Shingo Takagi defeated Kazuchika Okada to win the IWGP World Heavyweight Championship on Monday at New Japan Pro Wrestling’s Dominion in Osaka-Jo Hall. The finish saw Shingo hit Okada with a dragon suplex followed by Last of the Dragon to win the vacant title at 36:04.
While one can never complain about an Okada title win, was putting the belt on Shingo the right call?
New Japan’s top prize has been cursed since they combined the Heavyweight and Intercontinental titles to form its new World Heavyweight Championship back in March.
In the title’s maiden voyage, Kota Ibushi lost it to Will Ospreay due to injury and took time off. A month later, New Japan Pro Wrestling (NJPW) stripped Ospreay of the title after he return to England to treat and rehab a neck injury.
Shingo and Okada were booked for the vacant title at Dominion. NJPW was hit hard by the pandemic in recent months with a slew of canceled shows and almost no international wrestlers.
A loss of funds and talent, along with a growing perception that the promotion has lost its creative mojo, left many believing they would play it safe by putting Okada at the helm once again.
However, amid a creative slump, a 6th Okada title reign would have been old hat. NJPW needs something new to reignite interest and excitement. A fresh face to pair with a new initiative.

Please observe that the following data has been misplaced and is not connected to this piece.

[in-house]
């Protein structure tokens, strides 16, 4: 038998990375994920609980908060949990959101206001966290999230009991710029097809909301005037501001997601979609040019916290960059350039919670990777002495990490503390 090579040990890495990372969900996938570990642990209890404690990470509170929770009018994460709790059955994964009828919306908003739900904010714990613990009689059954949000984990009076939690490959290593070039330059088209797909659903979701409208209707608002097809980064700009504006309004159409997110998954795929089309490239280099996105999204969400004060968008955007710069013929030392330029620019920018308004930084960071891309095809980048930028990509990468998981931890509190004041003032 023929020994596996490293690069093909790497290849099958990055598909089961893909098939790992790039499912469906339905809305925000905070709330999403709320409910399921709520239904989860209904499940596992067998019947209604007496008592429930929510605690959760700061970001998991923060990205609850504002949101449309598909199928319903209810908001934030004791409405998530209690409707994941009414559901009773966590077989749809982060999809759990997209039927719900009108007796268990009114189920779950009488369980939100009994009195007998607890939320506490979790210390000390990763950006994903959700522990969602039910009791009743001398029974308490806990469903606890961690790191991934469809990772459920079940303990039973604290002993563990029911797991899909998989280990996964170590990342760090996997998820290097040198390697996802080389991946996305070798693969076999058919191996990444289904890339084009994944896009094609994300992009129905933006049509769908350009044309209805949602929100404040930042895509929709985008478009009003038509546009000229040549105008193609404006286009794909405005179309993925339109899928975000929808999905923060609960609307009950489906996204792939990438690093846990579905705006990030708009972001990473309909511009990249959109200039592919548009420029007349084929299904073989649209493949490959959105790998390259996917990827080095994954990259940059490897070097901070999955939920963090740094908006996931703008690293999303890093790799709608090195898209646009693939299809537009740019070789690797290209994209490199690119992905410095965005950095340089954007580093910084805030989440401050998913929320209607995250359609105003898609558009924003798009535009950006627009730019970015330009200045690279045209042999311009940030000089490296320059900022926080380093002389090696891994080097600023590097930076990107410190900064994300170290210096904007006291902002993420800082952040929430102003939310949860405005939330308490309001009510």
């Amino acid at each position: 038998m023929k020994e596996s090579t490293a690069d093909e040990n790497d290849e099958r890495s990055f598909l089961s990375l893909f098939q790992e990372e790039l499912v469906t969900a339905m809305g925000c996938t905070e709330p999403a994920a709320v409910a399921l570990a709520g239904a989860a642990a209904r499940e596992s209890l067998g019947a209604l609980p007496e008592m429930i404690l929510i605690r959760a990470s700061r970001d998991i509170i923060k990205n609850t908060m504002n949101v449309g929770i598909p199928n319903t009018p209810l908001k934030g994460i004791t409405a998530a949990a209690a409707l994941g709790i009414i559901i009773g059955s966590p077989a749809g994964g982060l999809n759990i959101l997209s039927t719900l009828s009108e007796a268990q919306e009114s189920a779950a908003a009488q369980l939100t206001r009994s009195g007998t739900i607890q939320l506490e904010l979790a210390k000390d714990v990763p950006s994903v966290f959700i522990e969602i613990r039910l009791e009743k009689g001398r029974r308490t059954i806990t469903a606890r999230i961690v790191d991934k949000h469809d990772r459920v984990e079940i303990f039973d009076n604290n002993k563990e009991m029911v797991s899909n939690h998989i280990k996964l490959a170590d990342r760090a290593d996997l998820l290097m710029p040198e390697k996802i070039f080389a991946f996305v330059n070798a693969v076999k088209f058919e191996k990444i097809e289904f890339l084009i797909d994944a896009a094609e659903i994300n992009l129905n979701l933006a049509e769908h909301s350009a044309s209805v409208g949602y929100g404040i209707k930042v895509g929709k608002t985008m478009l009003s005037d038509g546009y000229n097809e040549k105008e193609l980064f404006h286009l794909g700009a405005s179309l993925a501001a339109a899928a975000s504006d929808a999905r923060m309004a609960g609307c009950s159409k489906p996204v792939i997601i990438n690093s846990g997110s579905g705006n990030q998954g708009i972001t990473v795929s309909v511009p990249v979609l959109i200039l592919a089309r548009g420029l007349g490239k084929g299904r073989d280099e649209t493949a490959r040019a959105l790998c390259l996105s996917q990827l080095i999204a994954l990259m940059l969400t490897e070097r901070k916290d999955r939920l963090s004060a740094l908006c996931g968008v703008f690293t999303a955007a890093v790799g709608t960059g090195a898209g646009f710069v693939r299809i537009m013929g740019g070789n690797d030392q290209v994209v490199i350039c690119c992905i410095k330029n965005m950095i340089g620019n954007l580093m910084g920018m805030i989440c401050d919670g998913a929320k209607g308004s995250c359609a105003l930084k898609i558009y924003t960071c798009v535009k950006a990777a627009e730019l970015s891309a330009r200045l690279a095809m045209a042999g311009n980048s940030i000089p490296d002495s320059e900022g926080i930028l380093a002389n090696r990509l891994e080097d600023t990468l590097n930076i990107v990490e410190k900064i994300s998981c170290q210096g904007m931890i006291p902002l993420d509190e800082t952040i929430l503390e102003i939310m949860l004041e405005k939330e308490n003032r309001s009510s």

The former Dragon Gate product has produced nothing but stellar matches since his NJPW debut in 2018. Fans are calling his bout with Okada in the New Japan Cup tournament match of the year.
Oftentimes, there is something special about a wrestler’s first reign as world champion. Once it’s over, wrestlers either stay in the world title picture with future reigns ahead or they, unfortunately, end up like Kofi Kingston.
The last three first-time IWGP Champions all had different trajectories. Many didn’t buy Evil on top, Kota Ibushi was destined for the lead role, and Will Ospreay has as many detractors as he has believers.
Shingo Takagi has everything going for him right now. It’s his first reign as champion, he’s not too banged up, and he’s arguably the most consistent performer in wrestling today. With his first title defense against Kota Ibushi set for a future date, NJPW would be wise to go all-in on their new investment in 38-year-old ‘Dragon King.’